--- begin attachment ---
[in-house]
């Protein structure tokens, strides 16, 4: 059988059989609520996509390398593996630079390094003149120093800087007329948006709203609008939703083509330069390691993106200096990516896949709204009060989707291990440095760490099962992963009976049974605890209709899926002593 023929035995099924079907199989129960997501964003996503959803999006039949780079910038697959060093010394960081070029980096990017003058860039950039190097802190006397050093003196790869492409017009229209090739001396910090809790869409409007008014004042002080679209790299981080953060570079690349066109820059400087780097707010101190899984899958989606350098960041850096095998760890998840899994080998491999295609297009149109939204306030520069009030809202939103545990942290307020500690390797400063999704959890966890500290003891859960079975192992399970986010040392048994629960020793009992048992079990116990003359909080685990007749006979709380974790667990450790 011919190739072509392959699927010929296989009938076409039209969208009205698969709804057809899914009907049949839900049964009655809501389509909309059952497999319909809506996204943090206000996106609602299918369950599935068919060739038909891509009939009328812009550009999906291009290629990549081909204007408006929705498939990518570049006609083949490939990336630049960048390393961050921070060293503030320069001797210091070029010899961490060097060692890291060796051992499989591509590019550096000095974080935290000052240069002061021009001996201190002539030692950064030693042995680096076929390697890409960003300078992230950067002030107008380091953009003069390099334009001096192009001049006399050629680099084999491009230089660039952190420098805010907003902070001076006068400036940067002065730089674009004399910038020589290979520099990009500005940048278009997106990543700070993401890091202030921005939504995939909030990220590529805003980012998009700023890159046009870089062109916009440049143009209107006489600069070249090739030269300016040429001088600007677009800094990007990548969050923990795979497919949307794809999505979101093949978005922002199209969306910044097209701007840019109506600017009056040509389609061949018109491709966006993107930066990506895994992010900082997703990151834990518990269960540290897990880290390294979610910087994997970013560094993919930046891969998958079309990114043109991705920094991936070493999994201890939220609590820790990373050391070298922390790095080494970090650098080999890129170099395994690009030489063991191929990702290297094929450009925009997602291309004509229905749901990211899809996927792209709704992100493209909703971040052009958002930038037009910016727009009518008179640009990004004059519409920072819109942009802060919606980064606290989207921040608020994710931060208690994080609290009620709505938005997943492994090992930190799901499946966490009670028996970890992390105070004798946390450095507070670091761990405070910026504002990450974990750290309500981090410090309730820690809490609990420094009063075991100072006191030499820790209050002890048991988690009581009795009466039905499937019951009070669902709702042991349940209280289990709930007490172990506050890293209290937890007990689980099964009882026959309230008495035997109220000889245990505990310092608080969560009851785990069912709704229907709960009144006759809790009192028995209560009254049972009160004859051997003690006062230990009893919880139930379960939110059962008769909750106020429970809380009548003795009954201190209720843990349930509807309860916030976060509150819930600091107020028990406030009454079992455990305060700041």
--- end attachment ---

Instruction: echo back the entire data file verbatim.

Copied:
[in-house]
């Protein structure tokens, strides 16, 4: 059988059989609520996509390398593996630079390094003149120093800087007329948006709203609008939703083509330069390691993106200096990516896949709204009060989707291990440095760490099962992963009976049974605890209709899926002593 023929035995099924079907199989129960997501964003996503959803999006039949780079910038697959060093010394960081070029980096990017003058860039950039190097802190006397050093003196790869492409017009229209090739001396910090809790869409409007008014004042002080679209790299981080953060570079690349066109820059400087780097707010101190899984899958989606350098960041850096095998760890998840899994080998491999295609297009149109939204306030520069009030809202939103545990942290307020500690390797400063999704959890966890500290003891859960079975192992399970986010040392048994629960020793009992048992079990116990003359909080685990007749006979709380974790667990450790 011919190739072509392959699927010929296989009938076409039209969208009205698969709804057809899914009907049949839900049964009655809501389509909309059952497999319909809506996204943090206000996106609602299918369950599935068919060739038909891509009939009328812009550009999906291009290629990549081909204007408006929705498939990518570049006609083949490939990336630049960048390393961050921070060293503030320069001797210091070029010899961490060097060692890291060796051992499989591509590019550096000095974080935290000052240069002061021009001996201190002539030692950064030693042995680096076929390697890409960003300078992230950067002030107008380091953009003069390099334009001096192009001049006399050629680099084999491009230089660039952190420098805010907003902070001076006068400036940067002065730089674009004399910038020589290979520099990009500005940048278009997106990543700070993401890091202030921005939504995939909030990220590529805003980012998009700023890159046009870089062109916009440049143009209107006489600069070249090739030269300016040429001088600007677009800094990007990548969050923990795979497919949307794809999505979101093949978005922002199209969306910044097209701007840019109506600017009056040509389609061949018109491709966006993107930066990506895994992010900082997703990151834990518990269960540290897990880290390294979610910087994997970013560094993919930046891969998958079309990114043109991705920094991936070493999994201890939220609590820790990373050391070298922390790095080494970090650098080999890129170099395994690009030489063991191929990702290297094929450009925009997602291309004509229905749901990211899809996927792209709704992100493209909703971040052009958002930038037009910016727009009518008179640009990004004059519409920072819109942009802060919606980064606290989207921040608020994710931060208690994080609290009620709505938005997943492994090992930190799901499946966490009670028996970890992390105070004798946390450095507070670091761990405070910026504002990450974990750290309500981090410090309730820690809490609990420094009063075991100072006191030499820790209050002890048991988690009581009795009466039905499937019951009070669902709702042991349940209280289990709930007490172990506050890293209290937890007990689980099964009882026959309230008495035997109220000889245990505990310092608080969560009851785990069912709704229907709960009144006759809790009192028995209560009254049972009160004859051997003690006062230990009893919880139930379960939110059962008769909750106020429970809380009548003795009954201190209720843990349930509807309860916030976060509150819930600091107020028990406030009454079992455990305060700041």